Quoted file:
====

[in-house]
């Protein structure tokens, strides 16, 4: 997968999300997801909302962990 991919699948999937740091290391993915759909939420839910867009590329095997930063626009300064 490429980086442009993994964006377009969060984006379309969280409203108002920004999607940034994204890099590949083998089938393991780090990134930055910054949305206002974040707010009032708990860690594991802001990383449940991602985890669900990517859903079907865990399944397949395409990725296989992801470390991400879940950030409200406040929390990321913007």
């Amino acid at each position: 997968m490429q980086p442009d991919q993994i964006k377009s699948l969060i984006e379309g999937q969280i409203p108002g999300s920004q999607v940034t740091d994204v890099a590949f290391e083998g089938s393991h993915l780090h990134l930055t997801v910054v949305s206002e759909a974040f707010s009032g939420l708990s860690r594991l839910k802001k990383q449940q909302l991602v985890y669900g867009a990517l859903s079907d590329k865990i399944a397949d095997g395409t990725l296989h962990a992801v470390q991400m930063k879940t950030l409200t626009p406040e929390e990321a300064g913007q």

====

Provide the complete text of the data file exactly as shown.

[in-house]
């Protein structure tokens, strides 16, 4: 997968999300997801909302962990 991919699948999937740091290391993915759909939420839910867009590329095997930063626009300064 490429980086442009993994964006377009969060984006379309969280409203108002920004999607940034994204890099590949083998089938393991780090990134930055910054949305206002974040707010009032708990860690594991802001990383449940991602985890669900990517859903079907865990399944397949395409990725296989992801470390991400879940950030409200406040929390990321913007």
């Amino acid at each position: 997968m490429q980086p442009d991919q993994i964006k377009s699948l969060i984006e379309g999937q969280i409203p108002g999300s920004q999607v940034t740091d994204v890099a590949f290391e083998g089938s393991h993915l780090h990134l930055t997801v910054v949305s206002e759909a974040f707010s009032g939420l708990s860690r594991l839910k802001k990383q449940q909302l991602v985890y669900g867009a990517l859903s079907d590329k865990i399944a397949d095997g395409t990725l296989h962990a992801v470390q991400m930063k879940t950030l409200t626009p406040e929390e990321a300064g913007q």